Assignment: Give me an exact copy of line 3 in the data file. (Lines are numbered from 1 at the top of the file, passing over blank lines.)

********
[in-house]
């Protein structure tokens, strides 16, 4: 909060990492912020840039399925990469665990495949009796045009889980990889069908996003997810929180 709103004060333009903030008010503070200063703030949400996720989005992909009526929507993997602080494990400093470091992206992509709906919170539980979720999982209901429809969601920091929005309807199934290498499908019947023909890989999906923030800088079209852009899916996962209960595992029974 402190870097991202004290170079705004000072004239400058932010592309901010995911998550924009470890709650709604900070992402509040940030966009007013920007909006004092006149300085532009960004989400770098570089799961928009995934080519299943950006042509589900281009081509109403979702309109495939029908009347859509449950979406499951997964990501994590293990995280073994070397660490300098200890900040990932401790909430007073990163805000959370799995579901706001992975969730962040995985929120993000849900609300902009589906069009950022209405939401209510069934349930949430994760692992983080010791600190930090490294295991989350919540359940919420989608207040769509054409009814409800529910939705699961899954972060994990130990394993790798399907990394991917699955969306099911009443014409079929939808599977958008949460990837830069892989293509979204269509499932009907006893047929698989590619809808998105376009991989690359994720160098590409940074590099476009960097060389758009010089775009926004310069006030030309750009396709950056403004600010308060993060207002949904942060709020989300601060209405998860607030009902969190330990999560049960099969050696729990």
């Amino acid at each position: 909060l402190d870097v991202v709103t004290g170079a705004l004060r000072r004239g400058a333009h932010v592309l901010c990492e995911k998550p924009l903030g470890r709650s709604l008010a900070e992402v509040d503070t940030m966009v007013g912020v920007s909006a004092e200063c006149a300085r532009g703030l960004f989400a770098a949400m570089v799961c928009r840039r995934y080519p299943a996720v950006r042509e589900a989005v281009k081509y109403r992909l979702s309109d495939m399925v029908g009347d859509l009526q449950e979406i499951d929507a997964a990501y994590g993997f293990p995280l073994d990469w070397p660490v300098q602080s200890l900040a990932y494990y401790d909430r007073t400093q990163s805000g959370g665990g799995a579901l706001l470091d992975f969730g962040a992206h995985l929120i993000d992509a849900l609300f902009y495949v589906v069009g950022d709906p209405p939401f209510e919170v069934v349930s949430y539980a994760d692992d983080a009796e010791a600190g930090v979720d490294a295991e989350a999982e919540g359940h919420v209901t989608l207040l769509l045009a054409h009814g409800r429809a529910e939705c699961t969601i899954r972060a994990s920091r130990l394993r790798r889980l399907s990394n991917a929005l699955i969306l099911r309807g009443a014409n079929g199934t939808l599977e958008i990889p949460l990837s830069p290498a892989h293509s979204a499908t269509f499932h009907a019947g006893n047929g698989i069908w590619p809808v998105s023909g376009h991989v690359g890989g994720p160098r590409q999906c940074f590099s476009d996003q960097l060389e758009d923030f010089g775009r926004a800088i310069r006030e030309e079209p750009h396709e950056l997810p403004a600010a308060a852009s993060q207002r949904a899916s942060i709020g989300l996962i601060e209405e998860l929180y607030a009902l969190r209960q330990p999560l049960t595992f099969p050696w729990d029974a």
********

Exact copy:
């Amino acid at each position: 909060l402190d870097v991202v709103t004290g170079a705004l004060r000072r004239g400058a333009h932010v592309l901010c990492e995911k998550p924009l903030g470890r709650s709604l008010a900070e992402v509040d503070t940030m966009v007013g912020v920007s909006a004092e200063c006149a300085r532009g703030l960004f989400a770098a949400m570089v799961c928009r840039r995934y080519p299943a996720v950006r042509e589900a989005v281009k081509y109403r992909l979702s309109d495939m399925v029908g009347d859509l009526q449950e979406i499951d929507a997964a990501y994590g993997f293990p995280l073994d990469w070397p660490v300098q602080s200890l900040a990932y494990y401790d909430r007073t400093q990163s805000g959370g665990g799995a579901l706001l470091d992975f969730g962040a992206h995985l929120i993000d992509a849900l609300f902009y495949v589906v069009g950022d709906p209405p939401f209510e919170v069934v349930s949430y539980a994760d692992d983080a009796e010791a600190g930090v979720d490294a295991e989350a999982e919540g359940h919420v209901t989608l207040l769509l045009a054409h009814g409800r429809a529910e939705c699961t969601i899954r972060a994990s920091r130990l394993r790798r889980l399907s990394n991917a929005l699955i969306l099911r309807g009443a014409n079929g199934t939808l599977e958008i990889p949460l990837s830069p290498a892989h293509s979204a499908t269509f499932h009907a019947g006893n047929g698989i069908w590619p809808v998105s023909g376009h991989v690359g890989g994720p160098r590409q999906c940074f590099s476009d996003q960097l060389e758009d923030f010089g775009r926004a800088i310069r006030e030309e079209p750009h396709e950056l997810p403004a600010a308060a852009s993060q207002r949904a899916s942060i709020g989300l996962i601060e209405e998860l929180y607030a009902l969190r209960q330990p999560l049960t595992f099969p050696w729990d029974a």